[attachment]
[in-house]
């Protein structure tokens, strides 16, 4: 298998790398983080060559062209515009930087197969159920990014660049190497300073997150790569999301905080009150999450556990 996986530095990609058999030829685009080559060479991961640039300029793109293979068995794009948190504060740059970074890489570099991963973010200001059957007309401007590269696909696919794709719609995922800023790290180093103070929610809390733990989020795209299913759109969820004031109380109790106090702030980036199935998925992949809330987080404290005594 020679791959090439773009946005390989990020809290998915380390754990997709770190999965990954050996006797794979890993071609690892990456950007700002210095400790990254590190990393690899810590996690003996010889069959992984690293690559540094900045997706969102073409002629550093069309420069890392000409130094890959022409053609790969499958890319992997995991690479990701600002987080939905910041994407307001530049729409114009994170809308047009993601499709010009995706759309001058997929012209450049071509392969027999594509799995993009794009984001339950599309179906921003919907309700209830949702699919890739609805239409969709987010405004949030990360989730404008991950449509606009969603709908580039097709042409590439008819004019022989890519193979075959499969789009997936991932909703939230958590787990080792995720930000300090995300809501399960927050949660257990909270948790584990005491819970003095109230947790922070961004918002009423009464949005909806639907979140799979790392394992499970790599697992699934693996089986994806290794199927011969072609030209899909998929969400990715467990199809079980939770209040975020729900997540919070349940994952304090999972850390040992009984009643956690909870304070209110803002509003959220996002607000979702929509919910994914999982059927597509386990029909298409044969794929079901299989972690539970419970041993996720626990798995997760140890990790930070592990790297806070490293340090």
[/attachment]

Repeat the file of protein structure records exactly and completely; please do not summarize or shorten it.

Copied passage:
[in-house]
């Protein structure tokens, strides 16, 4: 298998790398983080060559062209515009930087197969159920990014660049190497300073997150790569999301905080009150999450556990 996986530095990609058999030829685009080559060479991961640039300029793109293979068995794009948190504060740059970074890489570099991963973010200001059957007309401007590269696909696919794709719609995922800023790290180093103070929610809390733990989020795209299913759109969820004031109380109790106090702030980036199935998925992949809330987080404290005594 020679791959090439773009946005390989990020809290998915380390754990997709770190999965990954050996006797794979890993071609690892990456950007700002210095400790990254590190990393690899810590996690003996010889069959992984690293690559540094900045997706969102073409002629550093069309420069890392000409130094890959022409053609790969499958890319992997995991690479990701600002987080939905910041994407307001530049729409114009994170809308047009993601499709010009995706759309001058997929012209450049071509392969027999594509799995993009794009984001339950599309179906921003919907309700209830949702699919890739609805239409969709987010405004949030990360989730404008991950449509606009969603709908580039097709042409590439008819004019022989890519193979075959499969789009997936991932909703939230958590787990080792995720930000300090995300809501399960927050949660257990909270948790584990005491819970003095109230947790922070961004918002009423009464949005909806639907979140799979790392394992499970790599697992699934693996089986994806290794199927011969072609030209899909998929969400990715467990199809079980939770209040975020729900997540919070349940994952304090999972850390040992009984009643956690909870304070209110803002509003959220996002607000979702929509919910994914999982059927597509386990029909298409044969794929079901299989972690539970419970041993996720626990798995997760140890990790930070592990790297806070490293340090």